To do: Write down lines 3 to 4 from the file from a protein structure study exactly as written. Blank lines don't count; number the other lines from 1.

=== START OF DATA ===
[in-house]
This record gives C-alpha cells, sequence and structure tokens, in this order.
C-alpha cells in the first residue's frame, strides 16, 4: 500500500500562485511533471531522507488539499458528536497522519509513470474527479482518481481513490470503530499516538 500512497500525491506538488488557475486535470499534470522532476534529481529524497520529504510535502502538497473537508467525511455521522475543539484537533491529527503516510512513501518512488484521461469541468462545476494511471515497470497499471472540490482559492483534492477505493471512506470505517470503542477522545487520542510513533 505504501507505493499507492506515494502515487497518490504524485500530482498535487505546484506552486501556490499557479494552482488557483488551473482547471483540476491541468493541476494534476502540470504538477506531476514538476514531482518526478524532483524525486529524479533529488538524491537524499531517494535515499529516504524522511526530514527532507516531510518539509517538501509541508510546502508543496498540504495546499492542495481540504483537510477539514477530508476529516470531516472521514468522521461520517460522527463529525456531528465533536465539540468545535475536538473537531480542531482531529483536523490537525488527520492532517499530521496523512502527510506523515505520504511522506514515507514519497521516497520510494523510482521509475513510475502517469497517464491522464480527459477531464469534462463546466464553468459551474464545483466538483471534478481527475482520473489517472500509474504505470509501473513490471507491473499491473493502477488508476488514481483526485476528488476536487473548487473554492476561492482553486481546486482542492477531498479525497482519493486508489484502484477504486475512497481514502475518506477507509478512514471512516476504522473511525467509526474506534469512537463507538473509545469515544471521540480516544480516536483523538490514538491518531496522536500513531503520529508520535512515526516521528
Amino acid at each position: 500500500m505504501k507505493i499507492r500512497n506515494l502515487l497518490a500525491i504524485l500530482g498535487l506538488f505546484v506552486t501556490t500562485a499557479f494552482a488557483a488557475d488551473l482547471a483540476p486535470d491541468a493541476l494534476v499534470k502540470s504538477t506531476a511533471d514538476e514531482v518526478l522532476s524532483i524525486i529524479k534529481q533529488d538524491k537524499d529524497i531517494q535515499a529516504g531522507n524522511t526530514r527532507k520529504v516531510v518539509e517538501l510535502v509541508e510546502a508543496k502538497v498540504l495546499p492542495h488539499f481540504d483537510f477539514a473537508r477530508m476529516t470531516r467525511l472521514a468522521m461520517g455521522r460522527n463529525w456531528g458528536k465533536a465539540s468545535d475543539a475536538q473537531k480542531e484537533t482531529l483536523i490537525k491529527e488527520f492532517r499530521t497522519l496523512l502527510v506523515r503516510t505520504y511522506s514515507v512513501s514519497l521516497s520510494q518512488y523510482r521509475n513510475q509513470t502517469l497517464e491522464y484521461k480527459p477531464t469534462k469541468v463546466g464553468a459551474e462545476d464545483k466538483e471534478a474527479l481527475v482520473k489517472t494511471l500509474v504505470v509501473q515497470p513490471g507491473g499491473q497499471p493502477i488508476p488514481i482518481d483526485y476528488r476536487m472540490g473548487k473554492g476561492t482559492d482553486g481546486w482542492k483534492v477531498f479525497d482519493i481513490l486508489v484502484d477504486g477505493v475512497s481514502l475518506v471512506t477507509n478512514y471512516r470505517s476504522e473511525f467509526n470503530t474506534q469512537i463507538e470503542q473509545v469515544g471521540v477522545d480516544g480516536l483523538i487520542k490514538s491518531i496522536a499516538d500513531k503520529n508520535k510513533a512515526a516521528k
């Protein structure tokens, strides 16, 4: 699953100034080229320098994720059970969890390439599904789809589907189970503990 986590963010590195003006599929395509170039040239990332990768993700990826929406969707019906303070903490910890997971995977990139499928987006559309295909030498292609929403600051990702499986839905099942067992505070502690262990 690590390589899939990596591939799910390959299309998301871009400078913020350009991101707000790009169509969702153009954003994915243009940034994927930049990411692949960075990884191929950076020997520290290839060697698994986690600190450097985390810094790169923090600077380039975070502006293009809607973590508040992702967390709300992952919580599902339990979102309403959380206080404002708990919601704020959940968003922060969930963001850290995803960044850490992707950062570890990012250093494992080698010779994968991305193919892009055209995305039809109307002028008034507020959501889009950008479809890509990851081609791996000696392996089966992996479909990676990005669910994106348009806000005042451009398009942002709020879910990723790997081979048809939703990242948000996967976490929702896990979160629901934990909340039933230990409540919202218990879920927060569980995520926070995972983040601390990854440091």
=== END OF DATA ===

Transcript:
C-alpha cells in the first residue's frame, strides 16, 4: 500500500500562485511533471531522507488539499458528536497522519509513470474527479482518481481513490470503530499516538 500512497500525491506538488488557475486535470499534470522532476534529481529524497520529504510535502502538497473537508467525511455521522475543539484537533491529527503516510512513501518512488484521461469541468462545476494511471515497470497499471472540490482559492483534492477505493471512506470505517470503542477522545487520542510513533 505504501507505493499507492506515494502515487497518490504524485500530482498535487505546484506552486501556490499557479494552482488557483488551473482547471483540476491541468493541476494534476502540470504538477506531476514538476514531482518526478524532483524525486529524479533529488538524491537524499531517494535515499529516504524522511526530514527532507516531510518539509517538501509541508510546502508543496498540504495546499492542495481540504483537510477539514477530508476529516470531516472521514468522521461520517460522527463529525456531528465533536465539540468545535475536538473537531480542531482531529483536523490537525488527520492532517499530521496523512502527510506523515505520504511522506514515507514519497521516497520510494523510482521509475513510475502517469497517464491522464480527459477531464469534462463546466464553468459551474464545483466538483471534478481527475482520473489517472500509474504505470509501473513490471507491473499491473493502477488508476488514481483526485476528488476536487473548487473554492476561492482553486481546486482542492477531498479525497482519493486508489484502484477504486475512497481514502475518506477507509478512514471512516476504522473511525467509526474506534469512537463507538473509545469515544471521540480516544480516536483523538490514538491518531496522536500513531503520529508520535512515526516521528
Amino acid at each position: 500500500m505504501k507505493i499507492r500512497n506515494l502515487l497518490a500525491i504524485l500530482g498535487l506538488f505546484v506552486t501556490t500562485a499557479f494552482a488557483a488557475d488551473l482547471a483540476p486535470d491541468a493541476l494534476v499534470k502540470s504538477t506531476a511533471d514538476e514531482v518526478l522532476s524532483i524525486i529524479k534529481q533529488d538524491k537524499d529524497i531517494q535515499a529516504g531522507n524522511t526530514r527532507k520529504v516531510v518539509e517538501l510535502v509541508e510546502a508543496k502538497v498540504l495546499p492542495h488539499f481540504d483537510f477539514a473537508r477530508m476529516t470531516r467525511l472521514a468522521m461520517g455521522r460522527n463529525w456531528g458528536k465533536a465539540s468545535d475543539a475536538q473537531k480542531e484537533t482531529l483536523i490537525k491529527e488527520f492532517r499530521t497522519l496523512l502527510v506523515r503516510t505520504y511522506s514515507v512513501s514519497l521516497s520510494q518512488y523510482r521509475n513510475q509513470t502517469l497517464e491522464y484521461k480527459p477531464t469534462k469541468v463546466g464553468a459551474e462545476d464545483k466538483e471534478a474527479l481527475v482520473k489517472t494511471l500509474v504505470v509501473q515497470p513490471g507491473g499491473q497499471p493502477i488508476p488514481i482518481d483526485y476528488r476536487m472540490g473548487k473554492g476561492t482559492d482553486g481546486w482542492k483534492v477531498f479525497d482519493i481513490l486508489v484502484d477504486g477505493v475512497s481514502l475518506v471512506t477507509n478512514y471512516r470505517s476504522e473511525f467509526n470503530t474506534q469512537i463507538e470503542q473509545v469515544g471521540v477522545d480516544g480516536l483523538i487520542k490514538s491518531i496522536a499516538d500513531k503520529n508520535k510513533a512515526a516521528k